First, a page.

UL LLC (Underwriters Laboratories), a global safety science organization, has entered into a Memorandum of Understanding (MOU) with the University of California, San Diego to help support developments in sustainable energy technology.
This strategic effort described in the MOU includes jointly conducting research on sustainable energy, and sharing testing techniques, results and analyses. UC San Diego and UL will use their work to develop and define requirements and protocols for sustainable energy production and use. Their work also will address improving proper procedures for initial and mass deployment of these technologies.
“At UL, we view efforts to support development of safe, renewable energy technology as a critical need for society and a top priority for our company,” said Lisa Salley, vice president and general manager of UL’s Energy & Power Technologies Division. “When seeking a research partner, UC San Diego’s impressive expertise and shared goals stood out for us. UL is honored to work with UC San Diego and we look forward to what we will achieve through this collaboration.”
UL already is deeply involved in testing and certification standards for many types of sustainable energy systems, including wind and solar energy equipment and the large-scale energy storage components that are crucial to their use.
UC San Diego has a renowned record in sustainability research. The university is almost entirely powered by one of most advanced microgrids in the world, saving the school as much as $8 million annually in electricity costs. The grid is powered by a mix of on-site sources – a cogeneration plant that generates heating and cooling for the campus, a biogas-powered fuel cell plant, and solar energy panels. An innovative data monitoring system gathers information from sensors placed throughout the campus’s buildings to coordinate and maximize efficient use of this energy.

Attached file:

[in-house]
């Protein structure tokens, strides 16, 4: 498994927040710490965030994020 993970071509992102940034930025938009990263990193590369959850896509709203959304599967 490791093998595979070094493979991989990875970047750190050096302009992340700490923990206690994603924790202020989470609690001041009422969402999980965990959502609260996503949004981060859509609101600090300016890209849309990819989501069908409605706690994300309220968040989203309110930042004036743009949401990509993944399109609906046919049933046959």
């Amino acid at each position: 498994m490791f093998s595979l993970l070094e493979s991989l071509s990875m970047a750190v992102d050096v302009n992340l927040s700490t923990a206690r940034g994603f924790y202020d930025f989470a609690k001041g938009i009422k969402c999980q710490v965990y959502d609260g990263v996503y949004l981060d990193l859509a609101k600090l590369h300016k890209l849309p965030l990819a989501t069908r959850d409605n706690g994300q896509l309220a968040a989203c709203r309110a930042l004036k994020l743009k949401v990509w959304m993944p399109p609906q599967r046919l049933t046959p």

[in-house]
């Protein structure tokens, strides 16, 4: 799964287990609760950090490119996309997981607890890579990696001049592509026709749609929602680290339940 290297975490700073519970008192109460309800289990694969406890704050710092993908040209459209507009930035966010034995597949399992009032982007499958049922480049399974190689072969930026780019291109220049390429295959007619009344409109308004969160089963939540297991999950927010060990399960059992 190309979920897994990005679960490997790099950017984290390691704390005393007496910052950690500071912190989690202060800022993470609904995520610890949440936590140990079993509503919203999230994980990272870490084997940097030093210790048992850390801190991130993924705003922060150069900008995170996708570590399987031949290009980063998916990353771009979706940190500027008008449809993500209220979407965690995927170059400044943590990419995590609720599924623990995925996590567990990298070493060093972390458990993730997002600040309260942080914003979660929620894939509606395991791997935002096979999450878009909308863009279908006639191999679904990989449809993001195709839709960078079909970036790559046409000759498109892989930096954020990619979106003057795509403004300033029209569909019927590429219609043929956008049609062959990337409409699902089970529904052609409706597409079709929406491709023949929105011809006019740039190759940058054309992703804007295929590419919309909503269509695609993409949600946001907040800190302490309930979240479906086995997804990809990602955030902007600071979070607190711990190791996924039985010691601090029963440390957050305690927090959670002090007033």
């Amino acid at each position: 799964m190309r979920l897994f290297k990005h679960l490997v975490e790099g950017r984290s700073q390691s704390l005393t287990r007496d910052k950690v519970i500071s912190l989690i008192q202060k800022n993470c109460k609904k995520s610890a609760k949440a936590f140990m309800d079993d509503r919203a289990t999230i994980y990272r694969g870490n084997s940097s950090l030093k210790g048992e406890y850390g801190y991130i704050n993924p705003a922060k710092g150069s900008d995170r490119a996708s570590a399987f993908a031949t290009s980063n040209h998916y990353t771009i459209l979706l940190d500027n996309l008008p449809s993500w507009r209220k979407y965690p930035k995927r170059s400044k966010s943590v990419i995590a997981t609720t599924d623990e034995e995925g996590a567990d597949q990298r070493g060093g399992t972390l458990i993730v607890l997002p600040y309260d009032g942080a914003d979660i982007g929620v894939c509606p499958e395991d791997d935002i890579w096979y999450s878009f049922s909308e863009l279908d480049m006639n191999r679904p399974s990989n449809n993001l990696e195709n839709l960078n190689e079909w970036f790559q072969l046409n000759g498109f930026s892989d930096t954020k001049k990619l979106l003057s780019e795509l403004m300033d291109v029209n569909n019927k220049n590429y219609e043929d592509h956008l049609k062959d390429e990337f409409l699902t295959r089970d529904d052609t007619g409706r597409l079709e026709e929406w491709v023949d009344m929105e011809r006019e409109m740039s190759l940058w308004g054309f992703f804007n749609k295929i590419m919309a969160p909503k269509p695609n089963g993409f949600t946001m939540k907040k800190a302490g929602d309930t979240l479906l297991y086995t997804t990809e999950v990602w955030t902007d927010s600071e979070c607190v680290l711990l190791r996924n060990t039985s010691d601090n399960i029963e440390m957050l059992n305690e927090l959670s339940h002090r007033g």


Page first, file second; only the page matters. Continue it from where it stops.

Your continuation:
The microgrid also supports UC San Diego’s research. This is demonstrated by the upcoming addition of a 5 MWh energy storage system using lithium-ion iron-phosphate batteries. This system joins existing energy storage systems connected to the microgrid that are monitored to yield data.
The work will be tailored to the strengths of each partner. UC San Diego staff will apply its science and engineering expertise through the optimal use of campus talent and resources. UL will develop test procedures and standards intended to help support the safe and effective use of equipment in the market. The MOU affirms the shared belief that the development of new sustainable energy technologies and infrastructure systems must always include an understanding and implementation of effective safety and performance standards to best maximize their benefits.
“Teaming with UL will provide innovative renewable and storage technologies that can be readily deployed on a microgrid,” said Gary Matthews, UC San Diego vice chancellor of Resource Management and Planning. “That will facilitate an earlier, deeper and wider penetration into the commercial and military markets by our industrial stakeholders.”